Endoscopic Retrograde CholangioPancreatography (ERCP):

ercpEndoscopic retrograde cholangiopancreatography (ERCP) is a technique that combines the use of endoscopy and fluoroscopy to diagnose and treat certain problems of the biliary or pancreatic ductal systems. Through the endoscope, the physician can see the inside of the stomach and duodenum, and inject dyes into the ducts in the biliary tree and pancreas so they can be seen on x-rays.

Uses

ERCP is used primarily to diagnose and treat conditions of the bile ducts, including gallstones, inflammatory strictures (scars), leaks (from trauma and surgery), and cancer. The patient is sedated or anaesthetized. Then a flexible camera (endoscope) is inserted through the mouth, down the esophagus, into the stomach, through the pylorus into the duodenum where the ampulla of Vater (the opening of the common bile duct and pancreatic duct) exists. The sphincter of Oddi is a muscular valve that controls the opening of the ampulla. The region can be directly visualized with the endoscopic camera while various procedures are performed. A plastic catheter or cannula is inserted through the ampulla, and radiocontrast is injected into the bile ducts, and/or, pancreatic duct. Fluoroscopy is used to look for blockages, or other lesions such as stones. When needed, the opening of the ampulla can be enlarged with an electrified wire (sphincterotome) and access into the bile duct obtained so that gallstones may be removed or other therapy performed.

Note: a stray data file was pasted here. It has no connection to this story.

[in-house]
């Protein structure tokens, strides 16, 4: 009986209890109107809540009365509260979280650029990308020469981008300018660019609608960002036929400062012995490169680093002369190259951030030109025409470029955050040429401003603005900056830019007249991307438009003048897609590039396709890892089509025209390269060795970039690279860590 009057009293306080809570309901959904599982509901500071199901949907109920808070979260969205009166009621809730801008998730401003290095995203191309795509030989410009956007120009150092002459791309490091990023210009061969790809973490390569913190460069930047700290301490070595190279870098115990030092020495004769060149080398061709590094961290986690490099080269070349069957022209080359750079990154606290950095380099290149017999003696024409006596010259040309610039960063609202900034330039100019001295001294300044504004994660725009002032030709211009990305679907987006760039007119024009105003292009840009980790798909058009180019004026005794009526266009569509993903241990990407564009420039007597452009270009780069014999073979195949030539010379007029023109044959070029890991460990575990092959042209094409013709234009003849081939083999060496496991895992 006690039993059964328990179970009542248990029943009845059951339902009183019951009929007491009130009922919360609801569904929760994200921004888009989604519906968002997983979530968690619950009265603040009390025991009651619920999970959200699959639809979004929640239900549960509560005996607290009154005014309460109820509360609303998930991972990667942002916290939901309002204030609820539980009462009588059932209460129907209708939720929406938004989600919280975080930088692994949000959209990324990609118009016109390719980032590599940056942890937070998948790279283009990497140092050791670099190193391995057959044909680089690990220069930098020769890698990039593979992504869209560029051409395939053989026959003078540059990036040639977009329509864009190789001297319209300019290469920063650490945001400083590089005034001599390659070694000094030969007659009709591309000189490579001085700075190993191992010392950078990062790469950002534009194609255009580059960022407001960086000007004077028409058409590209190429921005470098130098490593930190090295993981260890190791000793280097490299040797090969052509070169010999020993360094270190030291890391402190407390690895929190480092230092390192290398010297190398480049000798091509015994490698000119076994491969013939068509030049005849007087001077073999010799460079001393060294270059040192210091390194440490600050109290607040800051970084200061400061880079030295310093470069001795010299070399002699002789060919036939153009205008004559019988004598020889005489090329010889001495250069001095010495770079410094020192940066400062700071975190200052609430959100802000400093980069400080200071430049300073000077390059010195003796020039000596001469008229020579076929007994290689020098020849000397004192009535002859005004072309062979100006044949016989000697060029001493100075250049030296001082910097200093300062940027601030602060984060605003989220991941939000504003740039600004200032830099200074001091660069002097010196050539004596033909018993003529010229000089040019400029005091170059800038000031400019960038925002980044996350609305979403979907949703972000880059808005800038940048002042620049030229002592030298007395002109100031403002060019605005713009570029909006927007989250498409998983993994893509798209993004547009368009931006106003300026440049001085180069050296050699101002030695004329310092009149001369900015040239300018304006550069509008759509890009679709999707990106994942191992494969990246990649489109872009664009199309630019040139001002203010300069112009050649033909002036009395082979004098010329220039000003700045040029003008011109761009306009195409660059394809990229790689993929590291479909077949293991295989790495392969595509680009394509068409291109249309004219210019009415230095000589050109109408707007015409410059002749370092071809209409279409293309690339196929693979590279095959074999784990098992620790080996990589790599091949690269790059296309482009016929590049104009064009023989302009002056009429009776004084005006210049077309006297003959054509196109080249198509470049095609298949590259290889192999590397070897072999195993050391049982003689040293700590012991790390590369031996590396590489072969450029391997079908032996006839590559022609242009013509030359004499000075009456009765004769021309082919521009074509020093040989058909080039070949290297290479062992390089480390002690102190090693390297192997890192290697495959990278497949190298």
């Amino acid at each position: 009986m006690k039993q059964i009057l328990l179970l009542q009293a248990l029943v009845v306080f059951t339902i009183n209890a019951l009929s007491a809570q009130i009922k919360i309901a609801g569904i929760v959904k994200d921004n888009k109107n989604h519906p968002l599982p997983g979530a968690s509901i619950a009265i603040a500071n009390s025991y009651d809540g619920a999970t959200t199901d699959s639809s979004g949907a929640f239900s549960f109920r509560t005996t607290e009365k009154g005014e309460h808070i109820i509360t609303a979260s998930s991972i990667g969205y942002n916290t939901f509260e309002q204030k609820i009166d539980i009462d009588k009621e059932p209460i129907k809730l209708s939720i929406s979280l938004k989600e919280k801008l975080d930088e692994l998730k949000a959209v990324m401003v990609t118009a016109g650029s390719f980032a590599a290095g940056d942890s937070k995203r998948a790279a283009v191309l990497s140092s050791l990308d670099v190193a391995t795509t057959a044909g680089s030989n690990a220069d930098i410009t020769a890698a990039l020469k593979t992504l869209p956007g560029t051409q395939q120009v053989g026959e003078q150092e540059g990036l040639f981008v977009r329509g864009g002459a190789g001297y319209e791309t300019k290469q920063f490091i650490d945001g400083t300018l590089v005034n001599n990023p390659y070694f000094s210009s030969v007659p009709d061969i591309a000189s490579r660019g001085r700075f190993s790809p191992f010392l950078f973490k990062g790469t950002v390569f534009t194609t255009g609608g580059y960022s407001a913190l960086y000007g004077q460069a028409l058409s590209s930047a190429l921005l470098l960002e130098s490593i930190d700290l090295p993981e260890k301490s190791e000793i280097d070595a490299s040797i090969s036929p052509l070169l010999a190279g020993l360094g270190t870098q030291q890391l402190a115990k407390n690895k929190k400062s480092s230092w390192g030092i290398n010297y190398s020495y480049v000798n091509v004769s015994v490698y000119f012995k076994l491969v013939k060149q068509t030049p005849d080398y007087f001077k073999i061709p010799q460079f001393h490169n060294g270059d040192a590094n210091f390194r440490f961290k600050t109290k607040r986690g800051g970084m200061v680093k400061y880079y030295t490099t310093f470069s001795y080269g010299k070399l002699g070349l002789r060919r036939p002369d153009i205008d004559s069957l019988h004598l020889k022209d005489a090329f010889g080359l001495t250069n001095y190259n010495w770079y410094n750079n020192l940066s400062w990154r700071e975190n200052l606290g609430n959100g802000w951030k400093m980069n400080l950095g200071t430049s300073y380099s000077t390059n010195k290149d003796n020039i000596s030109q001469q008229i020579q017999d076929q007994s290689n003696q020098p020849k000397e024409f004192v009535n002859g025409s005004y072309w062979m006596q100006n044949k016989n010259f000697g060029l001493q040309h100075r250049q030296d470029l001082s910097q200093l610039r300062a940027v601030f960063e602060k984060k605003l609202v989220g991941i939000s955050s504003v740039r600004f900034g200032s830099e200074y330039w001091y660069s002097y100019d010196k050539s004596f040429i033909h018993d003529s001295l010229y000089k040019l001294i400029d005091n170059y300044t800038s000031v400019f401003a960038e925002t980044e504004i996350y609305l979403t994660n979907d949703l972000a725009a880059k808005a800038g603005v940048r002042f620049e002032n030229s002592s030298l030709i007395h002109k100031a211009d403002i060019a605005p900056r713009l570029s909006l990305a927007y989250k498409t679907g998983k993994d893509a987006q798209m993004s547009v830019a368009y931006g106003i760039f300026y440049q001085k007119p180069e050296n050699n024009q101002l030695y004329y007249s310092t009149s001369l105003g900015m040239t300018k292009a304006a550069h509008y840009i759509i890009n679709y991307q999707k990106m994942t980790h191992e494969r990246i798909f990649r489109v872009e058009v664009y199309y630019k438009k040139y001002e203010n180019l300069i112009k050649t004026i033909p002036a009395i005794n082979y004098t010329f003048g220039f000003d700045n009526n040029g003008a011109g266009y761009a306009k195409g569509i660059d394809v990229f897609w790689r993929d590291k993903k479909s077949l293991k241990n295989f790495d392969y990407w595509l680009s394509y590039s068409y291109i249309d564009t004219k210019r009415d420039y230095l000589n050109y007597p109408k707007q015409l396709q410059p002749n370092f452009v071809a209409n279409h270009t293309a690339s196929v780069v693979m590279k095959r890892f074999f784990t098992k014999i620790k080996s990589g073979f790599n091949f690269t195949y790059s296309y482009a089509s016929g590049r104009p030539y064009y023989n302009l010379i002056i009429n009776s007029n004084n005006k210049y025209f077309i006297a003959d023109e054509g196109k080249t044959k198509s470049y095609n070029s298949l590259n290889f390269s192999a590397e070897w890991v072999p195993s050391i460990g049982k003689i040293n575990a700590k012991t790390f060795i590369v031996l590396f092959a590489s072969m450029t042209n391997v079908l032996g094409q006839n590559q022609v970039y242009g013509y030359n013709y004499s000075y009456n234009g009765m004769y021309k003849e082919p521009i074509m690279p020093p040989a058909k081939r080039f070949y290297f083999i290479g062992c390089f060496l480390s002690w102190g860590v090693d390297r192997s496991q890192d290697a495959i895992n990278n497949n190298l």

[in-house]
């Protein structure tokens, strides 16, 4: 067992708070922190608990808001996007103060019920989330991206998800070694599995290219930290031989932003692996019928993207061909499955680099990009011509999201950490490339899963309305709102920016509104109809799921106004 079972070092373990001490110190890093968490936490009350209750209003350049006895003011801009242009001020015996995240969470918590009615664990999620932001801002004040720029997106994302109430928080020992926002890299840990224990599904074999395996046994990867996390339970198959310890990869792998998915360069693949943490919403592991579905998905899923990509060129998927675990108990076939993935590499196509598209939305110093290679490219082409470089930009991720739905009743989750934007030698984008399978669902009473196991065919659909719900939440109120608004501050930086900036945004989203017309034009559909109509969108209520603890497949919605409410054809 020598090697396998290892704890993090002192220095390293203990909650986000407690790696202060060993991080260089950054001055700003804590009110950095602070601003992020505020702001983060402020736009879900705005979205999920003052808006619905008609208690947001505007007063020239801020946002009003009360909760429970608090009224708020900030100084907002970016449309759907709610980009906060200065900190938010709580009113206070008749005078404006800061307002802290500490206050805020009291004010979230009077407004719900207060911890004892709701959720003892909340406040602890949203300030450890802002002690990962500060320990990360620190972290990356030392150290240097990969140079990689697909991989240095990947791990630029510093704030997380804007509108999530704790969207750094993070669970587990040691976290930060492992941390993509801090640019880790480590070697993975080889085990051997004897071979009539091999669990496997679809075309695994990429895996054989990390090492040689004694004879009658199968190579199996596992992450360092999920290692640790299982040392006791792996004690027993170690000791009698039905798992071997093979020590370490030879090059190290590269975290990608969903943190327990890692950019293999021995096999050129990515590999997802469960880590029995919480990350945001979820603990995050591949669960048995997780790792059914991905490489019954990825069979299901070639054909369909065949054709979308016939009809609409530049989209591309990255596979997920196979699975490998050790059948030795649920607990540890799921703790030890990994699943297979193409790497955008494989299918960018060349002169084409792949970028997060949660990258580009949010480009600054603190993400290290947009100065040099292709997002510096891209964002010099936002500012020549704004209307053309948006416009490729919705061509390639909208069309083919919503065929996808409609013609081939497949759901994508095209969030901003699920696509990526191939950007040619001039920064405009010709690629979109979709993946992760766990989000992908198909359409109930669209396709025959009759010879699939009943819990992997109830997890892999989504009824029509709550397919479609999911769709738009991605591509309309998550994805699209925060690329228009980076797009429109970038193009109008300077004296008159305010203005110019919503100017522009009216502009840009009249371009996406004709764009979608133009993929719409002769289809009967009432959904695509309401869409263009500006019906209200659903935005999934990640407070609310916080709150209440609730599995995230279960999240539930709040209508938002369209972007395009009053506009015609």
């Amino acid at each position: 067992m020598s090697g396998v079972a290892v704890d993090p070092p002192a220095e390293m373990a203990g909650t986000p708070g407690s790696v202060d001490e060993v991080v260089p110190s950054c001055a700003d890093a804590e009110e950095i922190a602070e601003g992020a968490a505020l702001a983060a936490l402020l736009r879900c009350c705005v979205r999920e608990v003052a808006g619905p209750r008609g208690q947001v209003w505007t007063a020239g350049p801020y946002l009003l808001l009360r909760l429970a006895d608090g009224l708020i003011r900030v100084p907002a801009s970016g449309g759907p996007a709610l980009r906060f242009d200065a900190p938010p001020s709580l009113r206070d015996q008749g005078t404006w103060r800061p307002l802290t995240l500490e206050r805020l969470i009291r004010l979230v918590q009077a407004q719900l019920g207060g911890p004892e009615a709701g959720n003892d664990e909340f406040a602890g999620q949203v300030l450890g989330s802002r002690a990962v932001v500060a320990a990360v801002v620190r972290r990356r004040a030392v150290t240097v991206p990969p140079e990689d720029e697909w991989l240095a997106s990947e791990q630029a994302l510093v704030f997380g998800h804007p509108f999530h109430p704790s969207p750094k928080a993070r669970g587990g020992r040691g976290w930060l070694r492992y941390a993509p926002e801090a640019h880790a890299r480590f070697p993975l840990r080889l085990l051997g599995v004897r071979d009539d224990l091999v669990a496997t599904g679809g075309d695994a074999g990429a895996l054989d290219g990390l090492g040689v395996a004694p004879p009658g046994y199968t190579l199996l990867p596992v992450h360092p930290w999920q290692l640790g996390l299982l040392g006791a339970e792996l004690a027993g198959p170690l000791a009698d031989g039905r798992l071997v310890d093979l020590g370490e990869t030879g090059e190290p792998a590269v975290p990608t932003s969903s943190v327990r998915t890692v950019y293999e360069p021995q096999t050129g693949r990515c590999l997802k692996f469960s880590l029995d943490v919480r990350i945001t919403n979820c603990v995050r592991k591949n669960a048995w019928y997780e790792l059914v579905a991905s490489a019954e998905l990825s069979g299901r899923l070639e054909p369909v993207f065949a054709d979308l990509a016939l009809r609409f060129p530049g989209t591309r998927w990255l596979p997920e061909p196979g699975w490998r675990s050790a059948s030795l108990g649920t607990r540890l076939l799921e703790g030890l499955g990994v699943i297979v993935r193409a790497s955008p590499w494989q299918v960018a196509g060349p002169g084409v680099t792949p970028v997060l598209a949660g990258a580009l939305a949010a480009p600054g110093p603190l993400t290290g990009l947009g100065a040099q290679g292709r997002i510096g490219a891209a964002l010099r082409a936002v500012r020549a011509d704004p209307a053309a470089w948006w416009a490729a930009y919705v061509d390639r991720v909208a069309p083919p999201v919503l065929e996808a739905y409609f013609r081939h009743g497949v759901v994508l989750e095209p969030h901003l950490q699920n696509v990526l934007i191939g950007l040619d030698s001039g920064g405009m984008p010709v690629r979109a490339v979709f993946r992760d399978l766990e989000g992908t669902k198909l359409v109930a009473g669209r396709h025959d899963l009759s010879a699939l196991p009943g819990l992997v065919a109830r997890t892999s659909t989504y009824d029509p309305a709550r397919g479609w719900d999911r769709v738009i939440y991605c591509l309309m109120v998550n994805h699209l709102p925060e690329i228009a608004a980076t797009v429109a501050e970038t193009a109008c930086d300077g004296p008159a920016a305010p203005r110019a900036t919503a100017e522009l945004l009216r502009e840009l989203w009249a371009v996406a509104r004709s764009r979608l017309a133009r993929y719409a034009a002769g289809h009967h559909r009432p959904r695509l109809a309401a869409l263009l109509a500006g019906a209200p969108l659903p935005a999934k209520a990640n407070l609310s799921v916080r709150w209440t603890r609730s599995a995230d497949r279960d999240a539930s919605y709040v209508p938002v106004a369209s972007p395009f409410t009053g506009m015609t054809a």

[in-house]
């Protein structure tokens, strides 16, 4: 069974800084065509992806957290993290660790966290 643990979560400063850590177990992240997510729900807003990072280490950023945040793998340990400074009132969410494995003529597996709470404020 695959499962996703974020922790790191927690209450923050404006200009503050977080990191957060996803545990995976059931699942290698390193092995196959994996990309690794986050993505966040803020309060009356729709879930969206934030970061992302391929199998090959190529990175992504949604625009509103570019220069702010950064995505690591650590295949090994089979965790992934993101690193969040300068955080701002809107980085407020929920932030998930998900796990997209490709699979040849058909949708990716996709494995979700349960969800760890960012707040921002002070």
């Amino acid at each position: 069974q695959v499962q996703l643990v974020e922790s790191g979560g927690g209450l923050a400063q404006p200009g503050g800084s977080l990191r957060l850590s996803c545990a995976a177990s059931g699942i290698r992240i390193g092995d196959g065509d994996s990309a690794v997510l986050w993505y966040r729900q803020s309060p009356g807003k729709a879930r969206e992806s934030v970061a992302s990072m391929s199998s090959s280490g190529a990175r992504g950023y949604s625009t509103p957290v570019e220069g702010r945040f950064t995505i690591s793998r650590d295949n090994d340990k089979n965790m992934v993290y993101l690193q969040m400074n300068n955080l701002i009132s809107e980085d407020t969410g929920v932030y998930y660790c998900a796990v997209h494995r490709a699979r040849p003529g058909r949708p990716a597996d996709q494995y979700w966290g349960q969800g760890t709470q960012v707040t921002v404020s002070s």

Other procedures associated with ERCP include the trawling of the common bile duct with a basket or balloon to remove gallstones and the insertion of a plastic stent to assist the drainage of bile. Also, the pancreatic duct can be cannulated and stents be inserted. The pancreatic duct requires visualisation in cases of pancreatitis. In specific cases, a second camera can be inserted through the channel of the first endoscope. This is termed duodenoscope-assisted cholangiopancreatoscopy (DACP) or mother-daughter ERCP. The daughter scope can be used to administer direct electrohydraulic lithotripsy to break up stones, or to help in diagnosis by directly visualizing the duct (as opposed to obtaining X-ray images).